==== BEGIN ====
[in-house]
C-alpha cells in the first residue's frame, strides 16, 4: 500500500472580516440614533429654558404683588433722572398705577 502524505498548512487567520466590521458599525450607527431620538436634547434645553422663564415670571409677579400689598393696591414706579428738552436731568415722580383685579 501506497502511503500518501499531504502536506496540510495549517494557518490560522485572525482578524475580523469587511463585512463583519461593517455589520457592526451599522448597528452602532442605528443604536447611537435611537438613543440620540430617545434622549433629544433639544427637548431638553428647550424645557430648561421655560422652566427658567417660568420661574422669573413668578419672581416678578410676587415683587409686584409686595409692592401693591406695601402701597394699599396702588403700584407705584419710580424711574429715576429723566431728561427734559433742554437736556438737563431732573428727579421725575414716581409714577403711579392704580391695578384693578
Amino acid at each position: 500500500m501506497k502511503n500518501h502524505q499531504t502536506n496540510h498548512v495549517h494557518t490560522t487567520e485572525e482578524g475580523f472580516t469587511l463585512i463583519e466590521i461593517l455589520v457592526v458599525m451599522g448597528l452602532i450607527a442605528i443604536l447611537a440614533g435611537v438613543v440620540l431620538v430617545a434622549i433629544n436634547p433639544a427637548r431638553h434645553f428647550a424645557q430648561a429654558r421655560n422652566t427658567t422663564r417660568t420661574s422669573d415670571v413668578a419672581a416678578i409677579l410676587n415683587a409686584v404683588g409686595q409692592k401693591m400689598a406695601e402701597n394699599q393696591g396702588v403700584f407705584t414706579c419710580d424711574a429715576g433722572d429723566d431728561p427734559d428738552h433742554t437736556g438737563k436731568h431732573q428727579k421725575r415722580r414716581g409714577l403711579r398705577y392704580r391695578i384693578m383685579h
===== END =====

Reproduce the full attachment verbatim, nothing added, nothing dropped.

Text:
[in-house]
C-alpha cells in the first residue's frame, strides 16, 4: 500500500472580516440614533429654558404683588433722572398705577 502524505498548512487567520466590521458599525450607527431620538436634547434645553422663564415670571409677579400689598393696591414706579428738552436731568415722580383685579 501506497502511503500518501499531504502536506496540510495549517494557518490560522485572525482578524475580523469587511463585512463583519461593517455589520457592526451599522448597528452602532442605528443604536447611537435611537438613543440620540430617545434622549433629544433639544427637548431638553428647550424645557430648561421655560422652566427658567417660568420661574422669573413668578419672581416678578410676587415683587409686584409686595409692592401693591406695601402701597394699599396702588403700584407705584419710580424711574429715576429723566431728561427734559433742554437736556438737563431732573428727579421725575414716581409714577403711579392704580391695578384693578
Amino acid at each position: 500500500m501506497k502511503n500518501h502524505q499531504t502536506n496540510h498548512v495549517h494557518t490560522t487567520e485572525e482578524g475580523f472580516t469587511l463585512i463583519e466590521i461593517l455589520v457592526v458599525m451599522g448597528l452602532i450607527a442605528i443604536l447611537a440614533g435611537v438613543v440620540l431620538v430617545a434622549i433629544n436634547p433639544a427637548r431638553h434645553f428647550a424645557q430648561a429654558r421655560n422652566t427658567t422663564r417660568t420661574s422669573d415670571v413668578a419672581a416678578i409677579l410676587n415683587a409686584v404683588g409686595q409692592k401693591m400689598a406695601e402701597n394699599q393696591g396702588v403700584f407705584t414706579c419710580d424711574a429715576g433722572d429723566d431728561p427734559d428738552h433742554t437736556g438737563k436731568h431732573q428727579k421725575r415722580r414716581g409714577l403711579r398705577y392704580r391695578i384693578m383685579h